“In these studies, rapamycin was most effective at high doses [88,89,93–96,100–103]. Its effect and that of everolimus lingers after their discontinuation [104], even after a single dose [105]. What appears to be important is to reach high peak levels using a single high dose [93,94].”

          Any qualified guesses on why this could be? just longer duration of Mtor supression? or total Mtor supression needed for stem cell rejuvantion?

          On another note this might be useful for your friend Josh: “Mannose impairs tumour growth and enhances chemotherapy.”
          https://www.ncbi.nlm.nih.gov/pubmed/30464341/

          D-Mannose is a carbohydrate and easily attainable.

          Lastly, i cant wait to hear more about your project Akshay, i am wondering if GHK-cu and andrographolide plays a part in it. I wish you the best of luck.

        • I recently stopped taking Metformin.

          I was meeting a handful of people, taking it for anti-aging claims, who were complaining of side effects after four to five years of use.

          The side effects were a creeping inability to exercise to capacity, fatigue, and serious abdominal bloating.

          These issues all resolved upon quitting the Metformin, according to those people.

          I did not experience major side effects when using Metformin, but I also, did not feel any improvement on it.

          I was taking Metfomin for the anti-aging claims, at a very small dosage, and I took it for only about a year.

          • Very common for me to see reduced exercise capacity. Don’t forget, it’s a mitochondrial inhibitor.

          • I agree Paul, 15mg per month would be a interesting idea, but I’ve never known anyone to take so much in one go. It might take the best part of 2 weeks to clear rapamycin from your system at that dose.

          • It’s an interesting thought. Essentially one would be on it for 2 weeks and then off for 2 weeks. You could also wait a month for the next dose.

            I wonder above mouth ulcers and is the mTOR 2 hit too great at that dose?

            Blagosklonny seems to think that the dose is safe.

          • Yes, Metformin is a mitochondrial inhibitor.

            Just some speculation:

            Mitochondrial inhibitors may be okay if a person is insulin resistant, or if there is a need for a mitochondrial inhibitor to squelch tumor growth or mitochondrial hyperactivity.

            However, Metformin may not be a good anti-aging drug for a healthy person.

            Here is a link and an article excerpt:

            https://www.sciencedirect.com/science/article/pii/S2211383512000949

            In genetic study, inhibition of mitochondrial function by gene modification leads to protection of insulin sensitivity.

            Several reports suggest mitochondrial hyperactivity and overload as major cause of insulin resistance.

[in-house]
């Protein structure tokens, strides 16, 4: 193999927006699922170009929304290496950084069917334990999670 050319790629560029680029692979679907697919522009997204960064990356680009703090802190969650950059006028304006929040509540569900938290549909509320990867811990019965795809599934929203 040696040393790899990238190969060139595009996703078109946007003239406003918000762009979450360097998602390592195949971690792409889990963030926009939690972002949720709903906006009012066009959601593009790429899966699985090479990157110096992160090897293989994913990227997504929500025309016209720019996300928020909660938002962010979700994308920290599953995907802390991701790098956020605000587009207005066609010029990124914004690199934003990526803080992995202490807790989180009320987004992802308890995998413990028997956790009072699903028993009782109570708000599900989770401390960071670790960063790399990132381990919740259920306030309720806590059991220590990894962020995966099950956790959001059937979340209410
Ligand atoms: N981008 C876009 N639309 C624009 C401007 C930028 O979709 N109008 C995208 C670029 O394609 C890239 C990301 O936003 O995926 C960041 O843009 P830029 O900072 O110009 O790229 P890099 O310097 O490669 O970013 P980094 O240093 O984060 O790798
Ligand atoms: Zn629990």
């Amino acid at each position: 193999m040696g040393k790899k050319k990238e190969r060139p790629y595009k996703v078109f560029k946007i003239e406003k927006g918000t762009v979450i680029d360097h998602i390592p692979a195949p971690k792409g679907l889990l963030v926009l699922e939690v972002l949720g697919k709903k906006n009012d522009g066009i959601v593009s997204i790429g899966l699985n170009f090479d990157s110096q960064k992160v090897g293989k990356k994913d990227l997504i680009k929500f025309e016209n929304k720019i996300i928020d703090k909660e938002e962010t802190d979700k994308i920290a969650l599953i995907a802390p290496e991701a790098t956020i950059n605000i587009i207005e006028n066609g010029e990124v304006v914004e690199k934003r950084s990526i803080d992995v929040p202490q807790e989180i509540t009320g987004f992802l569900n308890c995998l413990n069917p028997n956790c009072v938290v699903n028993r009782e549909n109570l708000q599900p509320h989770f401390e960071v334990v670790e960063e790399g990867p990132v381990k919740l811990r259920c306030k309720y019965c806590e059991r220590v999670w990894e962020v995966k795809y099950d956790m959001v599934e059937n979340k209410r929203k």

This point has been demonstrated in Asian Indian immigrants in the United States18 and in animal models of diabetes and obesity

            …..And below is another link & article excerpt regarding tumor growth:

            https://www.ncbi.nlm.nih.gov/pmc/articles/PMC4017650/

            Researchers have proposed two ways that metformin could affect tumors.

            First, insulin is known to prompt cancer cells to divide, so the slower rate of tumor growth could just be a side-effect of the metformin reducing the amount of insulin in the blood.

            Alternatively, metformin could target cancer cells more directly by cutting the energy supply produced by their mitochondria.

            Metformin has been shown to disrupt complex I of the electron transport chain that is used by cells to generate energy.

            However, it is not known if disrupting complex I would actually stop cells dividing because they can generate energy in other ways.

          • Those are excellent points Heather. Metformin probably benefits those whom are insulin resistant and mitochondrial inhibition is a major mechanism. It’s doubtful that non diabetics benefit much if at all. I’m also not sold on a synergy with rapamycin.

            There are those who question the benefits of rapamycin stating that the lifespan and healthspan effects are modest at best. I’m starting to strongly believe that it’s largely a matter of dose and dosage frequency. This is in fact the case with all medications. I think that we’ve only scratched the surface of rapamycin potential.

          • That’s interesting Heather.

            Clearly many in today’s calorie rich world just get too much energy input, hence the insulin resistance – but inhibiting CxI seems an extreme measure. What happens to all the free electrons from the Krebs cycle? Maybe there is sufficient input via CxII to avoid an increase in ROS.

          • Paul & Mark:

            I agree on all counts.

            Paul:

            Regarding both Rapamycin and Metformin, perhaps it is dosage that makes the beneficial difference.

            I am also not personally sold on the synergy between the two drugs, or even the benefit of either drug, in a healthy individual.

            Still, time may prove me wrong.

          • I wonder, if we can actually achieve the same results by simply restricting protein intake and combine this with the use of natural mTOR inhibitors like EGCG, curcurmin etc. Maybe throw in some IF on top of that. Cheaper and probably more appealing to those, who prefer a “natural” approach.

          • I think we need to be careful about jumping on the low protein bandwagon. I personally am a meat eater and I don’t think protein is the main reason for excessive mTOR activation. I think it’s insulin resistance driven by excessive carbohydrate consumption. This leads to a inexorable rise in chronic mTOR activation (always snacking on carbs) as we age. So what if there’s a big mTOR spike with a protein heavy meal? That is what we want. What we don’t want is mTOR turned on all the time.